√=squareroot of

Kinst= a proportionality constant based on the instrument settings andcharacteristics e.g. the electric field strength, length of analyzing tube etc.


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Learning Objectives

  • Define atomic mass.
  • Calculate atomic mass given relevant information about the isotopes.

Have you ever tried to move a boulder?

You have a pile of rocks to move and need to decide what equipment you want to rent to move them. If the rocks are fairly small, you can get a shovel to pick them up. Larger rocks could be moved by hand, but big boulders will need some sort of mechanical scoop. The amount of each kind of rock will also determine how much time you will need to get the job done. Knowing the relative amounts of large, medium, and small rocks can be very useful in deciding how to approach the job.

Most elements occur naturally as a mixture of two or more isotopes. Table below shows the natural isotopes of several elements, along with the percent natural abundance of each.

Atomic Masses and Percent Abundances of Some Natural Isotopes
Element Isotope (symbol)Percent natural abundanceAtomic mass (amu)Average atomic mass (amu)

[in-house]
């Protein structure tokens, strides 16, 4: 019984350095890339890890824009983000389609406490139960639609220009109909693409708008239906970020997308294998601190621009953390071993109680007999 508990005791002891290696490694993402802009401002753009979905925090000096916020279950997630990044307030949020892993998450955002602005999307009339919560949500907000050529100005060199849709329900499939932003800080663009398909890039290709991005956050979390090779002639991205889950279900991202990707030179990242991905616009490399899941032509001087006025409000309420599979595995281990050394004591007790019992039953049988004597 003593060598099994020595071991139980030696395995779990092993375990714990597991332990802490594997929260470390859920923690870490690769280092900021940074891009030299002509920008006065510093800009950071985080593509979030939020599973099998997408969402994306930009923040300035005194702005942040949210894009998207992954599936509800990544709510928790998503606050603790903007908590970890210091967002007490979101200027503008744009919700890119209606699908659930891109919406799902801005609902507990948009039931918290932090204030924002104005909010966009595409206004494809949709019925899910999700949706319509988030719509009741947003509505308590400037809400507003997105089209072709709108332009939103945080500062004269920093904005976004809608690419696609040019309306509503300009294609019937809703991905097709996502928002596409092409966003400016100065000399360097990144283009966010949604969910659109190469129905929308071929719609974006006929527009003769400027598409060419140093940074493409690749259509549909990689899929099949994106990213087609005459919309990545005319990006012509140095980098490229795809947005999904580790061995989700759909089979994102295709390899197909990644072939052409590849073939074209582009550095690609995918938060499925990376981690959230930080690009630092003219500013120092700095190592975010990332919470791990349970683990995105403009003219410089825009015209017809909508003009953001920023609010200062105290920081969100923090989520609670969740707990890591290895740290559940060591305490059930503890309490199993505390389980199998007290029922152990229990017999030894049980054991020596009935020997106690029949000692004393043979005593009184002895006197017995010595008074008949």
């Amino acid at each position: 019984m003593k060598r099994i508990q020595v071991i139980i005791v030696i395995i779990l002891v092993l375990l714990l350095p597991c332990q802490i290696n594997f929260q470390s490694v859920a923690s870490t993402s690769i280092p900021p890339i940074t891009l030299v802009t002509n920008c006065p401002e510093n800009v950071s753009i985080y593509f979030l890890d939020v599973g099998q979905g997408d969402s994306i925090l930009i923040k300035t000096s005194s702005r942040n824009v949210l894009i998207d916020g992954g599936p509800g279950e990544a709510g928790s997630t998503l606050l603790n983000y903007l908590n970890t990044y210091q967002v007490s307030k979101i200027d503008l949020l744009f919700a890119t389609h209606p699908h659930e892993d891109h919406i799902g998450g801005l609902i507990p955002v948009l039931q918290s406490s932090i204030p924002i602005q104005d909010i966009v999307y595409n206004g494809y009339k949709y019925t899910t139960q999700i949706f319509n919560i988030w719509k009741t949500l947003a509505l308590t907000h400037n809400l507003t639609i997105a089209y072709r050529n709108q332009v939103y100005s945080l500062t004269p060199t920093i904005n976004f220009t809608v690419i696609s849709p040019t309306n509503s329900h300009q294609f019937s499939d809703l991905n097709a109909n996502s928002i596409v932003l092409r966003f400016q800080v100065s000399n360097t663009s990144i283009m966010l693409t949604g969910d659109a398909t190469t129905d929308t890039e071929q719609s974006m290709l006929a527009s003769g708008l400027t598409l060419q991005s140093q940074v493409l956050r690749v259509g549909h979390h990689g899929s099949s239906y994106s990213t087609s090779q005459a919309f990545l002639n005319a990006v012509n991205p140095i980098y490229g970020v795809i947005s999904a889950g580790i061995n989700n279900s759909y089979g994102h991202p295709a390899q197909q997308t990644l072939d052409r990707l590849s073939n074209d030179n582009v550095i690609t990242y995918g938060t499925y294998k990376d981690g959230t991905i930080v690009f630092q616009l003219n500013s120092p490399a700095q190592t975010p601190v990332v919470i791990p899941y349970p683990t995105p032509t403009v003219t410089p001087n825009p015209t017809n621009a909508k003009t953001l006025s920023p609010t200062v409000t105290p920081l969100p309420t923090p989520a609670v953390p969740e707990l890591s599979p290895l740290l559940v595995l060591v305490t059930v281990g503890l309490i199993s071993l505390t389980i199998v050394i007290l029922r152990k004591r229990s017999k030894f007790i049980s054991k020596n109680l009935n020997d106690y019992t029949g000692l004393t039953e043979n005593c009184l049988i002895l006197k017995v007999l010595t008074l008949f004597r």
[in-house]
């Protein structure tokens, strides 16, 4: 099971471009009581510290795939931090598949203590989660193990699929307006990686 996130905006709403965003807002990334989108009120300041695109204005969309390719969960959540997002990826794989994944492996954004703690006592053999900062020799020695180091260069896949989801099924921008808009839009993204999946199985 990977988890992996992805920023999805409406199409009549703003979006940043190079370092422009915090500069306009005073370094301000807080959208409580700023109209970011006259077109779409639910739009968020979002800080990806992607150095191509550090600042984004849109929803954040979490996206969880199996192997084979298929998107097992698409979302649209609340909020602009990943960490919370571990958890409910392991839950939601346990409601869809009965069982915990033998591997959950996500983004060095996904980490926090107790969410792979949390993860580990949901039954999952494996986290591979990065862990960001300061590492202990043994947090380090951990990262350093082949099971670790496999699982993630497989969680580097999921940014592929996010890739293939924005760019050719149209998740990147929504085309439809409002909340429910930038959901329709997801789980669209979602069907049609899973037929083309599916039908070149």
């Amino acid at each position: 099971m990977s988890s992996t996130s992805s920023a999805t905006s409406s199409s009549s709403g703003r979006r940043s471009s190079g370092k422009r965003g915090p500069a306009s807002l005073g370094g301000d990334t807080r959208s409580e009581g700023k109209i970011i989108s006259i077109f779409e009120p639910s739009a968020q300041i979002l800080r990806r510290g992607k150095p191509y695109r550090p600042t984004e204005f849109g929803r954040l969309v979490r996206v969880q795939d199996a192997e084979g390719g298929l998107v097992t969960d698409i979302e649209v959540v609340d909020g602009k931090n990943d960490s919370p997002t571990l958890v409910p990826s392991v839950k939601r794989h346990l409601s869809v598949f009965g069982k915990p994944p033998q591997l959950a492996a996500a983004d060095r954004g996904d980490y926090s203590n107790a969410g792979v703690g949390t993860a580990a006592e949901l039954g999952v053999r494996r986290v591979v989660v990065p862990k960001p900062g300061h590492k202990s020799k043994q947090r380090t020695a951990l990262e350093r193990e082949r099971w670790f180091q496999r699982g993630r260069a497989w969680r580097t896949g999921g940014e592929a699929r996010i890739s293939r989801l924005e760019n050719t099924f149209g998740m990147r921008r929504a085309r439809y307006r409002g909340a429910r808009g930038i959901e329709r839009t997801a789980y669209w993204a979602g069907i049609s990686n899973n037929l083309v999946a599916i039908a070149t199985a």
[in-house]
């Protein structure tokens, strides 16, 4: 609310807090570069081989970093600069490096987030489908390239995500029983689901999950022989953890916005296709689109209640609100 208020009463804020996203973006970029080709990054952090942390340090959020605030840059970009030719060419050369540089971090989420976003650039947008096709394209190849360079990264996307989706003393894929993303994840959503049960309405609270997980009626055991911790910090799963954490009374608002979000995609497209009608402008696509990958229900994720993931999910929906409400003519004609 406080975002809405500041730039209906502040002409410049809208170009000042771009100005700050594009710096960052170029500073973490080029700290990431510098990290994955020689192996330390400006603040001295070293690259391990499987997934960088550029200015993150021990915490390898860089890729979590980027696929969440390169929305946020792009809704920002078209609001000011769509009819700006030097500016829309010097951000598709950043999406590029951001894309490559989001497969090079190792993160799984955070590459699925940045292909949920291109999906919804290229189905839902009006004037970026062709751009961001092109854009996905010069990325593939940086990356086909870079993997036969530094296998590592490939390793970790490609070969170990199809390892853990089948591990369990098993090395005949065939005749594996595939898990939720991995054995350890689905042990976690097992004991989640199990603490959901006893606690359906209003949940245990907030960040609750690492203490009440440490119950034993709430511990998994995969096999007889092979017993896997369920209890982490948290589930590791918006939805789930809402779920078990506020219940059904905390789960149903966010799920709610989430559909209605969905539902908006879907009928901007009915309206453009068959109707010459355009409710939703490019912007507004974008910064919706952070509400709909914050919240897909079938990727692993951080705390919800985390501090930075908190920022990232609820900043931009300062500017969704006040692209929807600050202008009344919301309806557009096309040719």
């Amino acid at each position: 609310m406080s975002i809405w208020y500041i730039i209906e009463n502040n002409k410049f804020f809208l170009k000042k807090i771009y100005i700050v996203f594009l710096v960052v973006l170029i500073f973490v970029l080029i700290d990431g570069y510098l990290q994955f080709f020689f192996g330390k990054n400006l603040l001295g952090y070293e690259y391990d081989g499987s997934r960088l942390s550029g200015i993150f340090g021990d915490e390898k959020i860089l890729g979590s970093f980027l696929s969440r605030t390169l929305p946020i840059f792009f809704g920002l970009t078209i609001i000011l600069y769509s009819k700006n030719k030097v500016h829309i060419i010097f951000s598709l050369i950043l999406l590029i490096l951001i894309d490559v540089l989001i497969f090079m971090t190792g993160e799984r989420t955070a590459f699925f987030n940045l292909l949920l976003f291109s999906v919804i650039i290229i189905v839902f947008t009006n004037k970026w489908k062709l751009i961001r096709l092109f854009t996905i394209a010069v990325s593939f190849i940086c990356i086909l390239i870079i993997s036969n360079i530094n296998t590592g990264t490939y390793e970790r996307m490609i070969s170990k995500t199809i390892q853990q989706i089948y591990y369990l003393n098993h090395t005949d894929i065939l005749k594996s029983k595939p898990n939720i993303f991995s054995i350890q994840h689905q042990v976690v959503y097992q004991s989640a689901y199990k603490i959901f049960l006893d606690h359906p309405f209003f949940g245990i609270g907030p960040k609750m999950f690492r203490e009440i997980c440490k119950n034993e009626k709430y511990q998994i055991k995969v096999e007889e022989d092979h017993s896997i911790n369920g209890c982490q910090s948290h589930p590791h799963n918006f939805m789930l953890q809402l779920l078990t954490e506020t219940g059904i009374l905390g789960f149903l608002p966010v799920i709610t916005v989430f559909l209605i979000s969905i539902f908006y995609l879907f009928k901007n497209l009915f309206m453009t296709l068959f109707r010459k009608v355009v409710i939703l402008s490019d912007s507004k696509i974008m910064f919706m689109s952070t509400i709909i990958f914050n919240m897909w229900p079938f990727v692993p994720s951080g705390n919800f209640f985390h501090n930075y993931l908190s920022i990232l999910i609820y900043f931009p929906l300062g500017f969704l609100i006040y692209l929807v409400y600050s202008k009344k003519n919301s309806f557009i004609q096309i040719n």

[latex]^3_1text{H}[/latex] negligible 3.0160



[latex]^{14}_6text{C}[/latex]trace 14.003




[latex]^{18}_8text{O}[/latex]0.204 17.999




[latex]^{37}_{17}text{Cl}[/latex]24.23 36.966




[latex]^{65}_{29}text{Cu}[/latex] 30.83 64.928

For some elements, one particular isotope predominates greatly over the other isotopes. Naturally occurring hydrogen is nearly all hydrogen-1 and naturally occurring oxygen is nearly all oxygen-16. For many other elements, however, more than one isotope may exist in more substantial quantities. Chlorine (atomic number 17) is a yellowish-green toxic gas. About three quarters of all chlorine atoms have 18 neutrons, giving those atoms a mass number of 35. About one quarter of all chlorine atoms have 20 neutrons, giving those atoms a mass number of 37. Were you to simply calculate the arithmetic average of the precise atomic masses, you would get 36.

[latex]displaystylefrac{left(34.969+36.966right)}{2}=35.968text{ amu}[/latex]

Clearly the actual average atomic mass from the last column of the table is significantly lower. Why? We need to take into account the percent natural abundances of each isotope in order to calculate what is called the weighted average. The atomic mass of an element is the weighted average of the atomic masses of the naturally occurring isotopes of that element. The sample problem below demonstrates how to calculate the atomic mass of chlorine.